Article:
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Deciding to childproof your home should be one of the most important things new and expectant parents look into. Even parents of slightly older children can benefit from a child home safety audit. Childproofing isn’t just about protecting your child (although that is the primary purpose) it is also about making the life of parents a little easier. After all, knowing that your child faces less hazards around the home means that you have less stress in your life and more time and energy to focus on the many other aspects of parenting.

There are many facets to childproofing your home, and sometimes it can be difficult to know where to begin. The good news is that there is no better person than you, to complete a child safety home audit – you know your home and your family better than anyone. So, you have an inherent understanding of many of the risks around the home as well as the personalities and nature of your children.

We will begin by first looking at how to approach a child safety home audit by understanding some of the high-risk zones around the house, before taking a room-by-room look at some of the area specific dangers you will find in almost every home.

How to ensure your house is childproof

One of the biggest challenges in putting together a guide on how to childproof your home is the fact that almost every home is different, a house with a garden will have different high-risk zones when compared to a block of flats. Luckily, a lot of risks are universal, and can help parents find the right safety solution for their family.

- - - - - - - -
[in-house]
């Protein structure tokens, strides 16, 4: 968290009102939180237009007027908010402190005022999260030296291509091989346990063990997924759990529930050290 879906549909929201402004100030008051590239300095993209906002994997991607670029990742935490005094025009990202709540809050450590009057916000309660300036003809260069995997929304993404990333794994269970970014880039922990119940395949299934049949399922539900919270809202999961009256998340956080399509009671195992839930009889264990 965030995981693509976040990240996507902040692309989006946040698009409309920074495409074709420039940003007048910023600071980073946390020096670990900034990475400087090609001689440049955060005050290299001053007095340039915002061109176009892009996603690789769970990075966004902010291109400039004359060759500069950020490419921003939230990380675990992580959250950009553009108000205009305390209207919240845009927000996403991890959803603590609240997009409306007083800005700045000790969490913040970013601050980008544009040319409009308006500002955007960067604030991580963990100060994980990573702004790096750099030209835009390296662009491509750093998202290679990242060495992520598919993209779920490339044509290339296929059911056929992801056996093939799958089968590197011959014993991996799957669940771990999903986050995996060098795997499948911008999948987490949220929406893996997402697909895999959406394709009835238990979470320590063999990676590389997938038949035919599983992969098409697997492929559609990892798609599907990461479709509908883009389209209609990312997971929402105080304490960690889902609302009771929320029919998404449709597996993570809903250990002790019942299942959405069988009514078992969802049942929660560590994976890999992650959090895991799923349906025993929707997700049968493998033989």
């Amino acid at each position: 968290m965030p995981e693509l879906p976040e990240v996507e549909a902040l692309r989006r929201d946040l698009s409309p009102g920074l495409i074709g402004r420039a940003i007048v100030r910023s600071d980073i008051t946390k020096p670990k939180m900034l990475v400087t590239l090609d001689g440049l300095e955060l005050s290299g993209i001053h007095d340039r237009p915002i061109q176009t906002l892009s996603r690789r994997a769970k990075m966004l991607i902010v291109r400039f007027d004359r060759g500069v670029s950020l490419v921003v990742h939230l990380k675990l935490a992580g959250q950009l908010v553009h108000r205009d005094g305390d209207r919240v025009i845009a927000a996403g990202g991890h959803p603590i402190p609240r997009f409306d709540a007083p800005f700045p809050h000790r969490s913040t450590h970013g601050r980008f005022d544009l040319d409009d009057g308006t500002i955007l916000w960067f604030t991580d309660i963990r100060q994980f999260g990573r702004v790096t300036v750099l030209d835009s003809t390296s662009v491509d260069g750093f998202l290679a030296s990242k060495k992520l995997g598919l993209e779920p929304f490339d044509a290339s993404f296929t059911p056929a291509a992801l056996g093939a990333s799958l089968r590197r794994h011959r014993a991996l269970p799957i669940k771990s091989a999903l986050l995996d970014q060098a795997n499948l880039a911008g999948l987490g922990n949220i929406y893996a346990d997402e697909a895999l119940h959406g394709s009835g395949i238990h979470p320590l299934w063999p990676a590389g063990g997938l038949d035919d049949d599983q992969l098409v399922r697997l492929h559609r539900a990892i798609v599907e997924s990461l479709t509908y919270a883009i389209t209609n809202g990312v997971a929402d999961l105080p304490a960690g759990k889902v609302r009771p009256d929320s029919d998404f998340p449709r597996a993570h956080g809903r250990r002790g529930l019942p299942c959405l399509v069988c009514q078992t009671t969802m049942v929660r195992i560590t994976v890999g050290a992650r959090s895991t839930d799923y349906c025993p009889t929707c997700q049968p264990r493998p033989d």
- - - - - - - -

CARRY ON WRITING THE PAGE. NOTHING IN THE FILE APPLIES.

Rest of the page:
Thanks to organisations such as RoSPA (Royal Society for the Prevention of Accidents) there is a wealth of statistical information out there so we can better understand what injuries are most likely to occur and then work towards mitigating these risks.

This information helps us to better understand not just the risks in your home, but also how factors such as your child’s age, sex and developmental stage change these risks as your child grows up.

We call this process a Home Safety Audit, and it should be as essential to the process of preparing your home for a child as buying a crib or painting a nursery. A great way to start the process is with a home safety checklist, such as this one provided by new parent support organisation, NCT.

At the end of the day the most important child safety measure you can take is to be vigilant. By ensuring that you are aware of your children and their environment you can greatly reduce the risk of an accident.

Understanding the risks

Every year children are admitted to UK hospitals with the same injuries resulting from the same accidents in the same parts of the home. By understanding the nature of these injuries, we can help prevent them in our homes.

According to the NHS 40 000 children under 5 are admitted every year because of accidents relating to asphyxiation, falls, poisoning, drowning, house fires, burns and glass cuts. The real tragedy is almost all of these accidents are avoidable with proper supervision and adopting the right preventative measures.

To start the process, we are taking a room-by-room look at the home to help you find these risk areas in your home.

Child home safety throughout the house

Not every risk is room specific, and some require solutions in almost every room of the house. For example, electrical outlets and wiring are found in almost every room of the modern home and should be properly secured or covered to prevent electrocution. For the purposes of this article, we will look at the most common risks and preventative measures in each room, it is not an exhaustive list and no substitute for an observant parent.

Childproofing your kitchen